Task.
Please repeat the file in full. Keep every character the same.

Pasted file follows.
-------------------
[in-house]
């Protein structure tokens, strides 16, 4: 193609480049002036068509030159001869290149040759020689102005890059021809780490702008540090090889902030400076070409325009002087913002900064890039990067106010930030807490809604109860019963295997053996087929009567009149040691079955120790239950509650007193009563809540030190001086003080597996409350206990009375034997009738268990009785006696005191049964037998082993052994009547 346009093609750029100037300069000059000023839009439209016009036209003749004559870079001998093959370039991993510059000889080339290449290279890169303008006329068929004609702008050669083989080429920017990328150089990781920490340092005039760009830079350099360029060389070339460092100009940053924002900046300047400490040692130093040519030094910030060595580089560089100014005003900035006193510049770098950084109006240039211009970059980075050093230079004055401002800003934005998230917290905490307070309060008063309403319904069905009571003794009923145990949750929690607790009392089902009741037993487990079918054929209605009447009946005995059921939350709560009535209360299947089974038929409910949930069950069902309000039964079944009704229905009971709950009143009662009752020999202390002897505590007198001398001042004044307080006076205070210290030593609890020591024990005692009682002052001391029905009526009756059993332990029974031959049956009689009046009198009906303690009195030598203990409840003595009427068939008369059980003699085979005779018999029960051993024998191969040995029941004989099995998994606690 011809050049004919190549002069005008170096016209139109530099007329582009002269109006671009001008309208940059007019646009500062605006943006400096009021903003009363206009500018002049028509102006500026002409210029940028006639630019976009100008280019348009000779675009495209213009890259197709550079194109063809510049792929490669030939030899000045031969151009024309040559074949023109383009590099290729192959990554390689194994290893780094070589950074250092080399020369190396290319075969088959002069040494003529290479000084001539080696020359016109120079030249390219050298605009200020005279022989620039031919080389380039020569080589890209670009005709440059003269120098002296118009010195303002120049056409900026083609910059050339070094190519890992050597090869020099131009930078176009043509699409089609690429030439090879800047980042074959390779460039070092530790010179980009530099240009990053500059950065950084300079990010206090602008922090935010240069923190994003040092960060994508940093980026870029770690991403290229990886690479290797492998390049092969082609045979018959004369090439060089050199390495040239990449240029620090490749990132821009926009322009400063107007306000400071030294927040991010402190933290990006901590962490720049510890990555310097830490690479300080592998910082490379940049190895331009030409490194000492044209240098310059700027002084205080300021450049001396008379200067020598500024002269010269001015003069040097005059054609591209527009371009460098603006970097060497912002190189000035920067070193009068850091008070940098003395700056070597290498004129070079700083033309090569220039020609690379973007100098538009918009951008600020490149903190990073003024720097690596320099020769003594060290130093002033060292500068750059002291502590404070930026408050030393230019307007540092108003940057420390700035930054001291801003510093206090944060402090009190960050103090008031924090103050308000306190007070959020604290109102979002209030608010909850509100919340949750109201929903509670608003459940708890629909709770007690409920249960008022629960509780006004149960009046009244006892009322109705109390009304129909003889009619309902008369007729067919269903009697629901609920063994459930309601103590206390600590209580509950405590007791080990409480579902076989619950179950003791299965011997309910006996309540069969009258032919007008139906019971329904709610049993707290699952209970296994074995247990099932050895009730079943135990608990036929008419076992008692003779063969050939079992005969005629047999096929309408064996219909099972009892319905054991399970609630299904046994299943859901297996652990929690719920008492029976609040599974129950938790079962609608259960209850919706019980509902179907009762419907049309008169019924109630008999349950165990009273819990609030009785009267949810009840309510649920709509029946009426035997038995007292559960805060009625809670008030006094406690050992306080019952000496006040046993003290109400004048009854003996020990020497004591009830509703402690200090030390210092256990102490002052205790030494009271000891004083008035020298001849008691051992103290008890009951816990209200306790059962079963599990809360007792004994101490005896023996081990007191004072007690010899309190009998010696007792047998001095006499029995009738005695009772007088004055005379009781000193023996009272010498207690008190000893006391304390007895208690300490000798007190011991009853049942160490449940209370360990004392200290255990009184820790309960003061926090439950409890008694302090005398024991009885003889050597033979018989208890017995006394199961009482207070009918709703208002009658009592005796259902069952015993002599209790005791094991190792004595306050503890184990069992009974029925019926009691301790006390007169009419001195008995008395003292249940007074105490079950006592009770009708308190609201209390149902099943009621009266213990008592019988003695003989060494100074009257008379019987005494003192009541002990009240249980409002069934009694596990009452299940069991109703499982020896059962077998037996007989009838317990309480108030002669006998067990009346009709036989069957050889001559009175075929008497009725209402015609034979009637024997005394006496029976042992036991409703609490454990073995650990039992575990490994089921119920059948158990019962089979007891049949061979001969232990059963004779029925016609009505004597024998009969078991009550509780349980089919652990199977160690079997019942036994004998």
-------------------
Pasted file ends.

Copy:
[in-house]
């Protein structure tokens, strides 16, 4: 193609480049002036068509030159001869290149040759020689102005890059021809780490702008540090090889902030400076070409325009002087913002900064890039990067106010930030807490809604109860019963295997053996087929009567009149040691079955120790239950509650007193009563809540030190001086003080597996409350206990009375034997009738268990009785006696005191049964037998082993052994009547 346009093609750029100037300069000059000023839009439209016009036209003749004559870079001998093959370039991993510059000889080339290449290279890169303008006329068929004609702008050669083989080429920017990328150089990781920490340092005039760009830079350099360029060389070339460092100009940053924002900046300047400490040692130093040519030094910030060595580089560089100014005003900035006193510049770098950084109006240039211009970059980075050093230079004055401002800003934005998230917290905490307070309060008063309403319904069905009571003794009923145990949750929690607790009392089902009741037993487990079918054929209605009447009946005995059921939350709560009535209360299947089974038929409910949930069950069902309000039964079944009704229905009971709950009143009662009752020999202390002897505590007198001398001042004044307080006076205070210290030593609890020591024990005692009682002052001391029905009526009756059993332990029974031959049956009689009046009198009906303690009195030598203990409840003595009427068939008369059980003699085979005779018999029960051993024998191969040995029941004989099995998994606690 011809050049004919190549002069005008170096016209139109530099007329582009002269109006671009001008309208940059007019646009500062605006943006400096009021903003009363206009500018002049028509102006500026002409210029940028006639630019976009100008280019348009000779675009495209213009890259197709550079194109063809510049792929490669030939030899000045031969151009024309040559074949023109383009590099290729192959990554390689194994290893780094070589950074250092080399020369190396290319075969088959002069040494003529290479000084001539080696020359016109120079030249390219050298605009200020005279022989620039031919080389380039020569080589890209670009005709440059003269120098002296118009010195303002120049056409900026083609910059050339070094190519890992050597090869020099131009930078176009043509699409089609690429030439090879800047980042074959390779460039070092530790010179980009530099240009990053500059950065950084300079990010206090602008922090935010240069923190994003040092960060994508940093980026870029770690991403290229990886690479290797492998390049092969082609045979018959004369090439060089050199390495040239990449240029620090490749990132821009926009322009400063107007306000400071030294927040991010402190933290990006901590962490720049510890990555310097830490690479300080592998910082490379940049190895331009030409490194000492044209240098310059700027002084205080300021450049001396008379200067020598500024002269010269001015003069040097005059054609591209527009371009460098603006970097060497912002190189000035920067070193009068850091008070940098003395700056070597290498004129070079700083033309090569220039020609690379973007100098538009918009951008600020490149903190990073003024720097690596320099020769003594060290130093002033060292500068750059002291502590404070930026408050030393230019307007540092108003940057420390700035930054001291801003510093206090944060402090009190960050103090008031924090103050308000306190007070959020604290109102979002209030608010909850509100919340949750109201929903509670608003459940708890629909709770007690409920249960008022629960509780006004149960009046009244006892009322109705109390009304129909003889009619309902008369007729067919269903009697629901609920063994459930309601103590206390600590209580509950405590007791080990409480579902076989619950179950003791299965011997309910006996309540069969009258032919007008139906019971329904709610049993707290699952209970296994074995247990099932050895009730079943135990608990036929008419076992008692003779063969050939079992005969005629047999096929309408064996219909099972009892319905054991399970609630299904046994299943859901297996652990929690719920008492029976609040599974129950938790079962609608259960209850919706019980509902179907009762419907049309008169019924109630008999349950165990009273819990609030009785009267949810009840309510649920709509029946009426035997038995007292559960805060009625809670008030006094406690050992306080019952000496006040046993003290109400004048009854003996020990020497004591009830509703402690200090030390210092256990102490002052205790030494009271000891004083008035020298001849008691051992103290008890009951816990209200306790059962079963599990809360007792004994101490005896023996081990007191004072007690010899309190009998010696007792047998001095006499029995009738005695009772007088004055005379009781000193023996009272010498207690008190000893006391304390007895208690300490000798007190011991009853049942160490449940209370360990004392200290255990009184820790309960003061926090439950409890008694302090005398024991009885003889050597033979018989208890017995006394199961009482207070009918709703208002009658009592005796259902069952015993002599209790005791094991190792004595306050503890184990069992009974029925019926009691301790006390007169009419001195008995008395003292249940007074105490079950006592009770009708308190609201209390149902099943009621009266213990008592019988003695003989060494100074009257008379019987005494003192009541002990009240249980409002069934009694596990009452299940069991109703499982020896059962077998037996007989009838317990309480108030002669006998067990009346009709036989069957050889001559009175075929008497009725209402015609034979009637024997005394006496029976042992036991409703609490454990073995650990039992575990490994089921119920059948158990019962089979007891049949061979001969232990059963004779029925016609009505004597024998009969078991009550509780349980089919652990199977160690079997019942036994004998």